solutions permit. […] In order to fully benefit

from wireless technologies, a rethink of existing

automation concepts and the complete design

and functionality of an application is required.


Jan
-
Erik Frey, ABB

Karl H. Johansson, Control over wireless networks, 2006

Network architecture

of a heavy vehicle








Trailer


7
-
pole

15
-
pole

AUS


Audio system

ACC


Automatic climate
control

WTA

Auxiliary heater
syste
m water
-
to
-
air

CTS

Clock and timer
system

CSS


Crash safety system

ACS

2

Articulation control
system

BMS


Brake management
system

GMS

Gearbox management
system

EMS
1

Engine management
system

COO
1

Coordinator system

BW
S


Body work system

APS


Air prosessing system

VIS

1

Visibility system

TCO


Tachograph system

ICL
1

Instrument cluster
system


AWD


All wheel drive
system


BCS
2


Body chassis system


LAS


Locking and alarm
system

SMS


Suspension
management
system
SMS
Suspension
management system

RTG

Road transport
informatics gateway

RTI

Road transport
informatics system

EEC

Exhaust Emission
Control

SMD


Suspension
management dolly
system
SMS
Suspension
management system

ATA


Auxiliary heater
system air
-
to
-
air


Green bus

Red bus

Yellow bus

ISO11992/3

ISO11992/2

Diagnostic bus

Body Builder

Bus

Body Builder

Truck


Architecture based on three controller area networks (CANs)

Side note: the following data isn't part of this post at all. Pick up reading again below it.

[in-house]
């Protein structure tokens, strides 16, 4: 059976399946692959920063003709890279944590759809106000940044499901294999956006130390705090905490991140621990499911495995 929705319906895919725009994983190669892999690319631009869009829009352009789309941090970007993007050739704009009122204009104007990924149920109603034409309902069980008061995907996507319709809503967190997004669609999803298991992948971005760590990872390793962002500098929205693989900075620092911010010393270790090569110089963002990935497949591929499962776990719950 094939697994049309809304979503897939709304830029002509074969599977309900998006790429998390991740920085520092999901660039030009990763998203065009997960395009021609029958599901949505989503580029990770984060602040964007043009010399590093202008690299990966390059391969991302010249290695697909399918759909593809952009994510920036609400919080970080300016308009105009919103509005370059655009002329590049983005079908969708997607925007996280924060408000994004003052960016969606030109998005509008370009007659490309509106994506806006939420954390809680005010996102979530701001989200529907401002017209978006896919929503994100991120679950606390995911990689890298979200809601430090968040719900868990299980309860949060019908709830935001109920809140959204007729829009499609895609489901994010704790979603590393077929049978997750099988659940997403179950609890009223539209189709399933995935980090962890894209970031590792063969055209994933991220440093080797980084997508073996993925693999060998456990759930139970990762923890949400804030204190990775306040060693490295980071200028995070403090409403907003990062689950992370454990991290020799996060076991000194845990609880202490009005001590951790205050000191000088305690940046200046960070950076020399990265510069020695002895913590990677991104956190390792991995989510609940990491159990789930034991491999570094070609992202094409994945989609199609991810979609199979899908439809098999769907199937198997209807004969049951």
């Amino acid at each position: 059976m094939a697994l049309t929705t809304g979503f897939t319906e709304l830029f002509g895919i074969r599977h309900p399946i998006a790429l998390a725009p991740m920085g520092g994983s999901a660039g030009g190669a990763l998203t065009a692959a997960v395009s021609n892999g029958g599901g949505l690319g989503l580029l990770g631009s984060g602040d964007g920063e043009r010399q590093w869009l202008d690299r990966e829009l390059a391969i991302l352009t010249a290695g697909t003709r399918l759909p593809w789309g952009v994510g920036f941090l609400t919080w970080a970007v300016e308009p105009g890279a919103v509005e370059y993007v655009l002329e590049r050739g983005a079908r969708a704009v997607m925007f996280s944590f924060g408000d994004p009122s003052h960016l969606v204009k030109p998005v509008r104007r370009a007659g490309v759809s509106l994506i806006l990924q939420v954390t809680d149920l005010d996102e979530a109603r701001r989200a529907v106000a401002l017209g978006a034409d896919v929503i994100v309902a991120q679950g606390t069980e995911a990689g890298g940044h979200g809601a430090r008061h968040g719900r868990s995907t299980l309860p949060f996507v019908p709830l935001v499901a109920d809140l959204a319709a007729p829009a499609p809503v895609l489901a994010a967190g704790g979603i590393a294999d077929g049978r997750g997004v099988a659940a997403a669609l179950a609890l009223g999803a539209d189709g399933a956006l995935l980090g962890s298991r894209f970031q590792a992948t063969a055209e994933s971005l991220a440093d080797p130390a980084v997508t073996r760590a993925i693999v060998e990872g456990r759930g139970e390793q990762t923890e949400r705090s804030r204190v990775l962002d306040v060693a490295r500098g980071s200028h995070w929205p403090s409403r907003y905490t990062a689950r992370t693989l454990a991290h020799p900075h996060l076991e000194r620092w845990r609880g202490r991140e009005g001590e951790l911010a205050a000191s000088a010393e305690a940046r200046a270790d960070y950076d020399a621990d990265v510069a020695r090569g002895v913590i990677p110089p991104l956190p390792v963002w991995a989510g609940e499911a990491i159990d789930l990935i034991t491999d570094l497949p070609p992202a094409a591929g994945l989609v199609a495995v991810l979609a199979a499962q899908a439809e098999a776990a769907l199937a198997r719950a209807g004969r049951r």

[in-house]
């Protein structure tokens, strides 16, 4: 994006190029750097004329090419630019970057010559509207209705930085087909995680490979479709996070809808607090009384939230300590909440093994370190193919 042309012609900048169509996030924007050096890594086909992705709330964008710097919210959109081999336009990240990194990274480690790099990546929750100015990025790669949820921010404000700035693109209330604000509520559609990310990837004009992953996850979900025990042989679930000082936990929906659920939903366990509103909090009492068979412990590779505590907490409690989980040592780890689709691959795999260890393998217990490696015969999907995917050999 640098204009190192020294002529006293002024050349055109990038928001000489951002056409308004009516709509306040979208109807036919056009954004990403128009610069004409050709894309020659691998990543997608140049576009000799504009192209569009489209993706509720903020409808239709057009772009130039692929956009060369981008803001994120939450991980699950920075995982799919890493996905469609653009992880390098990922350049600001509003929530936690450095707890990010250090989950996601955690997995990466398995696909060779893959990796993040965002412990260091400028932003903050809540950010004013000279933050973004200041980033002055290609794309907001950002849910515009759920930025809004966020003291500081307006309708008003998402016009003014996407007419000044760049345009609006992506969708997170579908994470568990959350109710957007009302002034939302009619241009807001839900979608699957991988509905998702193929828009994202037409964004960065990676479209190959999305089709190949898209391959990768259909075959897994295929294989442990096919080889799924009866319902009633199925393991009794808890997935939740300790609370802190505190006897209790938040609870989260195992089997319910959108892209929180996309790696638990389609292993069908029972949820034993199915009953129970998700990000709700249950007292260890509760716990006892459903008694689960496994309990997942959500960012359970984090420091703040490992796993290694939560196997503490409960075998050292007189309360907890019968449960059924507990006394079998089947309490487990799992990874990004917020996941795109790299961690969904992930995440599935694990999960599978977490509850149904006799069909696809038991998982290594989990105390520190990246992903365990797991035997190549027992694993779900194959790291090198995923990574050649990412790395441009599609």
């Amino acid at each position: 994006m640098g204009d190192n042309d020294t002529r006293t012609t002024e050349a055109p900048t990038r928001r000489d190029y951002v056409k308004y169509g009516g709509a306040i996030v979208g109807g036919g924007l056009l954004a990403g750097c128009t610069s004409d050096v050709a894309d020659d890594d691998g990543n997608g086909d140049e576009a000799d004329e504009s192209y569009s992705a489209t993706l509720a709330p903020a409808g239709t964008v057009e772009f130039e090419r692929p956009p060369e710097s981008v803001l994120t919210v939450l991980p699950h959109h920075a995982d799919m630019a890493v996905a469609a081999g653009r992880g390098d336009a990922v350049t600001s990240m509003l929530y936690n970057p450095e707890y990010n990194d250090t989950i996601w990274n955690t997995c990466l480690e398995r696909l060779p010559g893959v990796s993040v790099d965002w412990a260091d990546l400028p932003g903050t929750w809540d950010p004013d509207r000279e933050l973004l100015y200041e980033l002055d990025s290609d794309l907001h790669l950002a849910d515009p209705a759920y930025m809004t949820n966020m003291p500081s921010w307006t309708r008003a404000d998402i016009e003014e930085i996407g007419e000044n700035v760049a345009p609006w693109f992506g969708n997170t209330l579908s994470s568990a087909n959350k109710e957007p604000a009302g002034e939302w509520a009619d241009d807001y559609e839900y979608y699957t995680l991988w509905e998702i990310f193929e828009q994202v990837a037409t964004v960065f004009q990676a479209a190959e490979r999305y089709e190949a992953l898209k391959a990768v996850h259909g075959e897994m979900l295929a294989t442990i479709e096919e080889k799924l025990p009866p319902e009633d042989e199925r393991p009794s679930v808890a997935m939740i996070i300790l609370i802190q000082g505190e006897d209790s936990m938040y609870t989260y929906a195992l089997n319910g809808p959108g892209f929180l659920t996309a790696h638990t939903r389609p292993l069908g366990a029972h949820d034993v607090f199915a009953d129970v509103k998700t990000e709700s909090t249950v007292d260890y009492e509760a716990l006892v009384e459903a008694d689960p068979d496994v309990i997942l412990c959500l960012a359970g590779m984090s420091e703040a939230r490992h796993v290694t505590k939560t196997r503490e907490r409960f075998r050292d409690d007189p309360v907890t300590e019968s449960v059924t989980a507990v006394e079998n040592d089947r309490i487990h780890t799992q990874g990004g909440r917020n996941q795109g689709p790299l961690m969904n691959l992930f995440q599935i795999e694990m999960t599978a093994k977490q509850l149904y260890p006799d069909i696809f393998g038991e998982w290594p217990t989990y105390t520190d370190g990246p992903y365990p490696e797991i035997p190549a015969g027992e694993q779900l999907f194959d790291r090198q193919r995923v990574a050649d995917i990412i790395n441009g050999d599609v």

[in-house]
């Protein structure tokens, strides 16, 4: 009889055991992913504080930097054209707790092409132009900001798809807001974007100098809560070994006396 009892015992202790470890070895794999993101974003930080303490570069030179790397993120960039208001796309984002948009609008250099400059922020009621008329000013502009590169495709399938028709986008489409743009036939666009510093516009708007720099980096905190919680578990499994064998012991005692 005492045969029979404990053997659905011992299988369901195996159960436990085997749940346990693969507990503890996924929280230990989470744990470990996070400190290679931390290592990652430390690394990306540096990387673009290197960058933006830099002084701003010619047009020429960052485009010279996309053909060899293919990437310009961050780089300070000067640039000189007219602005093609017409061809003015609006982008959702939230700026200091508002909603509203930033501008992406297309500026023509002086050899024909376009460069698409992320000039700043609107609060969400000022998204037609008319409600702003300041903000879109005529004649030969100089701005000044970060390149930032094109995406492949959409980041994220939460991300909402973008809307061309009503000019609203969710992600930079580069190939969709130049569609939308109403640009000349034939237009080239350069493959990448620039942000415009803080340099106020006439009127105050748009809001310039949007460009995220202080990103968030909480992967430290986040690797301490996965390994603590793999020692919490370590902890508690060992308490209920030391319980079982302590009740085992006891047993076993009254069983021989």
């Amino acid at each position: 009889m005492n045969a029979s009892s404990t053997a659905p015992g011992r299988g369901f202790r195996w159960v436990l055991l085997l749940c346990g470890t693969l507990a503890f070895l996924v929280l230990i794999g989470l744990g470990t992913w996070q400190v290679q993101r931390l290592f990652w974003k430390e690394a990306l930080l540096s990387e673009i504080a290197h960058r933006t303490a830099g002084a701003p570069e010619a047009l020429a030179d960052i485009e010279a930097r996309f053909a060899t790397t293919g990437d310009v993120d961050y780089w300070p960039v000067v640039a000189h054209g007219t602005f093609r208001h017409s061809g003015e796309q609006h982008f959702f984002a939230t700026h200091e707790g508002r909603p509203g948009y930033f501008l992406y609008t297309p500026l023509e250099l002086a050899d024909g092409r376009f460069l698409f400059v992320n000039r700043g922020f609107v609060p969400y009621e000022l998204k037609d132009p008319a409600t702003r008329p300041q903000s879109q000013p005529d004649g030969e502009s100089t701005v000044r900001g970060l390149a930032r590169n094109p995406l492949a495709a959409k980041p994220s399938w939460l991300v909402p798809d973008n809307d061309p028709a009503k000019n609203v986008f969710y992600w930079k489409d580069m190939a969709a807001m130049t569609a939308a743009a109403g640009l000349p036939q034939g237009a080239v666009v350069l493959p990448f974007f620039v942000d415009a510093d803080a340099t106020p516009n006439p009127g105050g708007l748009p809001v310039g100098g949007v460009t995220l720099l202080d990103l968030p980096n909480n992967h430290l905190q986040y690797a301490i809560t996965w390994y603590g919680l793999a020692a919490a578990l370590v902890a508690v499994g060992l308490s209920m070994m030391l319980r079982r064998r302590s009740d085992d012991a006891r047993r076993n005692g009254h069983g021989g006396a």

Link up to 40 control nodes


Coloured by criticality

Karl H. Johansson, Control over wireless networks, 2006

Wireless information systems for
improved fuel efficiency in vehicles


Predict road and driving conditions based on emerging
wireless information systems


E.g., congestion info through RDS, digital maps, GPS


Control vehicle subsystems to improve fuel efficiency


E.g., cruise control, automated gear shifting, auxiliary systems

Road profile

Coolant
temp

Fan &
pump


speed

Example

Optimal control of
cooling system
based on road
profile ahead and
other predicted
driver conditions

[Pettersson & J, 2006]

Networked control architecture

of SMART
-
1 spacecraft


First European lunar mission, launched Sep 2003


Two CAN busses for control system and for
scientific experiments (“payload”)


Node and communication redundancies


Sun sensors
(3 in total)
Star
trackers
(2 in total)
Hydrazine
thrusters
(4 in total)
Reaction
wheels
(4 in total)
EP
thruster
and
orientation
mechanism
Sun sensors
(3 in total)
Star
trackers
(2 in total)
Hydrazine
thrusters
(4 in total)
Reaction
wheels
(4 in total)
EP
thruster
and
orientation
mechanism
[Bodin, 2005]

Networked control architecture

of SMART
-
1 spacecraft


First European lunar mission, launched Sep 2003


Two CAN busses for control system and for
scientific experiments (“payload”)